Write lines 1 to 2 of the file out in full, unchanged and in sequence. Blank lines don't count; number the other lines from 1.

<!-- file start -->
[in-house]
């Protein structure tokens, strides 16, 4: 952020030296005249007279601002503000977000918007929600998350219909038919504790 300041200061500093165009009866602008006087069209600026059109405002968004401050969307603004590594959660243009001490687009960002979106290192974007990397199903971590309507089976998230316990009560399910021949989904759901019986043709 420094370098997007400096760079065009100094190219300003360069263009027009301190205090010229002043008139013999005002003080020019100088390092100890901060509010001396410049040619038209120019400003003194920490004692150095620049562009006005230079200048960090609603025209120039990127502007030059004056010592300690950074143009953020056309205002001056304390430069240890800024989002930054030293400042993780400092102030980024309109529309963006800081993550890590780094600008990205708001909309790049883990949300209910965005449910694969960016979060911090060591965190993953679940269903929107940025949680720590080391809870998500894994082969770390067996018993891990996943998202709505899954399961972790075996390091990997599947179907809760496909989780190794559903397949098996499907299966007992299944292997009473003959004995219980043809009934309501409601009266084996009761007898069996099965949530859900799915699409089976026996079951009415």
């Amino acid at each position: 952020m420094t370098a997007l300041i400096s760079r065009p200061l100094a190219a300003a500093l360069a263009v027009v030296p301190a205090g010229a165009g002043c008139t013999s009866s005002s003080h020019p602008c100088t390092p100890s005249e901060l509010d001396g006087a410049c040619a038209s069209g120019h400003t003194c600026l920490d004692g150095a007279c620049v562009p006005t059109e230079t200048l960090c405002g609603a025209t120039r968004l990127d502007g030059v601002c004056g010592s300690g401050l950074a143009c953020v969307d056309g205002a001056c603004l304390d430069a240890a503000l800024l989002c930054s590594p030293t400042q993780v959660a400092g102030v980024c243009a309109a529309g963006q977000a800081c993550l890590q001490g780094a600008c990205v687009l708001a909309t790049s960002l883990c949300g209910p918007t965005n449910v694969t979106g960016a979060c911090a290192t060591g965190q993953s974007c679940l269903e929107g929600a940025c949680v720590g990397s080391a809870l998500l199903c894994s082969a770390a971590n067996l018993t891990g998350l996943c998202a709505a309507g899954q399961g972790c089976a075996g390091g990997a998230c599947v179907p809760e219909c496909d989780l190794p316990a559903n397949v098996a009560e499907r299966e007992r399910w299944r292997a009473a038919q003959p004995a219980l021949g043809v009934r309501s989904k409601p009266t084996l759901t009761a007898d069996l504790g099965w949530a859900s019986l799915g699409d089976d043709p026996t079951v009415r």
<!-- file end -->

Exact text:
[in-house]
């Protein structure tokens, strides 16, 4: 952020030296005249007279601002503000977000918007929600998350219909038919504790 300041200061500093165009009866602008006087069209600026059109405002968004401050969307603004590594959660243009001490687009960002979106290192974007990397199903971590309507089976998230316990009560399910021949989904759901019986043709 420094370098997007400096760079065009100094190219300003360069263009027009301190205090010229002043008139013999005002003080020019100088390092100890901060509010001396410049040619038209120019400003003194920490004692150095620049562009006005230079200048960090609603025209120039990127502007030059004056010592300690950074143009953020056309205002001056304390430069240890800024989002930054030293400042993780400092102030980024309109529309963006800081993550890590780094600008990205708001909309790049883990949300209910965005449910694969960016979060911090060591965190993953679940269903929107940025949680720590080391809870998500894994082969770390067996018993891990996943998202709505899954399961972790075996390091990997599947179907809760496909989780190794559903397949098996499907299966007992299944292997009473003959004995219980043809009934309501409601009266084996009761007898069996099965949530859900799915699409089976026996079951009415």